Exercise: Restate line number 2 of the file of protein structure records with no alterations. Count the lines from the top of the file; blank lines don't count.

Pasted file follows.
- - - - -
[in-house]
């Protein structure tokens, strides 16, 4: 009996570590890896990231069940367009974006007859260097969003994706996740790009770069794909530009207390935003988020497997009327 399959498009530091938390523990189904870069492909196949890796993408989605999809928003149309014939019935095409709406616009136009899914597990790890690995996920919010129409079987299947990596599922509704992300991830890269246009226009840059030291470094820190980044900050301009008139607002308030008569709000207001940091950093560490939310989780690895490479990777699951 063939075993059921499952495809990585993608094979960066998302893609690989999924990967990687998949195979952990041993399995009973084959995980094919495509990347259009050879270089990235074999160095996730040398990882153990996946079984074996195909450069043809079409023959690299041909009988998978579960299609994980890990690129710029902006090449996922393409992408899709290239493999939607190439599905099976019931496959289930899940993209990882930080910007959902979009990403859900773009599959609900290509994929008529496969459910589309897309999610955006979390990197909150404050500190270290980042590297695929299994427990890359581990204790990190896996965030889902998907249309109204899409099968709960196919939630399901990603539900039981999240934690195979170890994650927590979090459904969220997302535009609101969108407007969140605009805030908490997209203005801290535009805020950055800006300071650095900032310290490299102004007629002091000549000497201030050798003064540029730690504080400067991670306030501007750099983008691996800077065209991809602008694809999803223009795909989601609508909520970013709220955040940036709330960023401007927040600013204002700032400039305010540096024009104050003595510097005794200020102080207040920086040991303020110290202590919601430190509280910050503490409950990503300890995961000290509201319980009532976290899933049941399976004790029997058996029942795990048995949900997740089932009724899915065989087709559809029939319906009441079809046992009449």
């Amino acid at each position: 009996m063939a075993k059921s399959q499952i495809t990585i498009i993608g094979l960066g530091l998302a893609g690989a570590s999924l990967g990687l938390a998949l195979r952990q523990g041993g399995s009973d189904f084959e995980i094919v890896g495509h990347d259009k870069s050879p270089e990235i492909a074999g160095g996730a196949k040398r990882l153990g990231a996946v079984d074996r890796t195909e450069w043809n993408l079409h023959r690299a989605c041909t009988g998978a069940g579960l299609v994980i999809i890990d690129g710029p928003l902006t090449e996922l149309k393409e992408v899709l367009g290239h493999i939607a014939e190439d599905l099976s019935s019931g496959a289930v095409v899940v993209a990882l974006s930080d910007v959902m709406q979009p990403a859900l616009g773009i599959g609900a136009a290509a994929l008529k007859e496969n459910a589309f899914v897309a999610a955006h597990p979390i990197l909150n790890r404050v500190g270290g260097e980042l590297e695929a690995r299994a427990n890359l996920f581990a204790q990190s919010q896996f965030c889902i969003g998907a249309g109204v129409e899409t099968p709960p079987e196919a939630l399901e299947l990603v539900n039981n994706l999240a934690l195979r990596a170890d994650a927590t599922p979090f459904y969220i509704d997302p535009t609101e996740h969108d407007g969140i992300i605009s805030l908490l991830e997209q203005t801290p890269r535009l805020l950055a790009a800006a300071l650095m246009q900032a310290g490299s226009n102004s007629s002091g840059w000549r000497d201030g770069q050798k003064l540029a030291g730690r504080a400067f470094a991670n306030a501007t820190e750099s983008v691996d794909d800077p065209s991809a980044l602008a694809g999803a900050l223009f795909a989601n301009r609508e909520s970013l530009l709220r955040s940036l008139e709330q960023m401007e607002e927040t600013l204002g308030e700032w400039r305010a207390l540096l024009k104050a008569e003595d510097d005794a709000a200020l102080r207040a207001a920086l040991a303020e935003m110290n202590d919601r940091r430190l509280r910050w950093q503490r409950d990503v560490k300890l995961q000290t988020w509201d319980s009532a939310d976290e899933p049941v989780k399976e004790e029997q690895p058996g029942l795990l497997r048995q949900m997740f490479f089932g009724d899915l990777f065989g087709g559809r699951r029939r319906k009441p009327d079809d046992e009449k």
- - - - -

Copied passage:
């Protein structure tokens, strides 16, 4: 009996570590890896990231069940367009974006007859260097969003994706996740790009770069794909530009207390935003988020497997009327 399959498009530091938390523990189904870069492909196949890796993408989605999809928003149309014939019935095409709406616009136009899914597990790890690995996920919010129409079987299947990596599922509704992300991830890269246009226009840059030291470094820190980044900050301009008139607002308030008569709000207001940091950093560490939310989780690895490479990777699951 063939075993059921499952495809990585993608094979960066998302893609690989999924990967990687998949195979952990041993399995009973084959995980094919495509990347259009050879270089990235074999160095996730040398990882153990996946079984074996195909450069043809079409023959690299041909009988998978579960299609994980890990690129710029902006090449996922393409992408899709290239493999939607190439599905099976019931496959289930899940993209990882930080910007959902979009990403859900773009599959609900290509994929008529496969459910589309897309999610955006979390990197909150404050500190270290980042590297695929299994427990890359581990204790990190896996965030889902998907249309109204899409099968709960196919939630399901990603539900039981999240934690195979170890994650927590979090459904969220997302535009609101969108407007969140605009805030908490997209203005801290535009805020950055800006300071650095900032310290490299102004007629002091000549000497201030050798003064540029730690504080400067991670306030501007750099983008691996800077065209991809602008694809999803223009795909989601609508909520970013709220955040940036709330960023401007927040600013204002700032400039305010540096024009104050003595510097005794200020102080207040920086040991303020110290202590919601430190509280910050503490409950990503300890995961000290509201319980009532976290899933049941399976004790029997058996029942795990048995949900997740089932009724899915065989087709559809029939319906009441079809046992009449």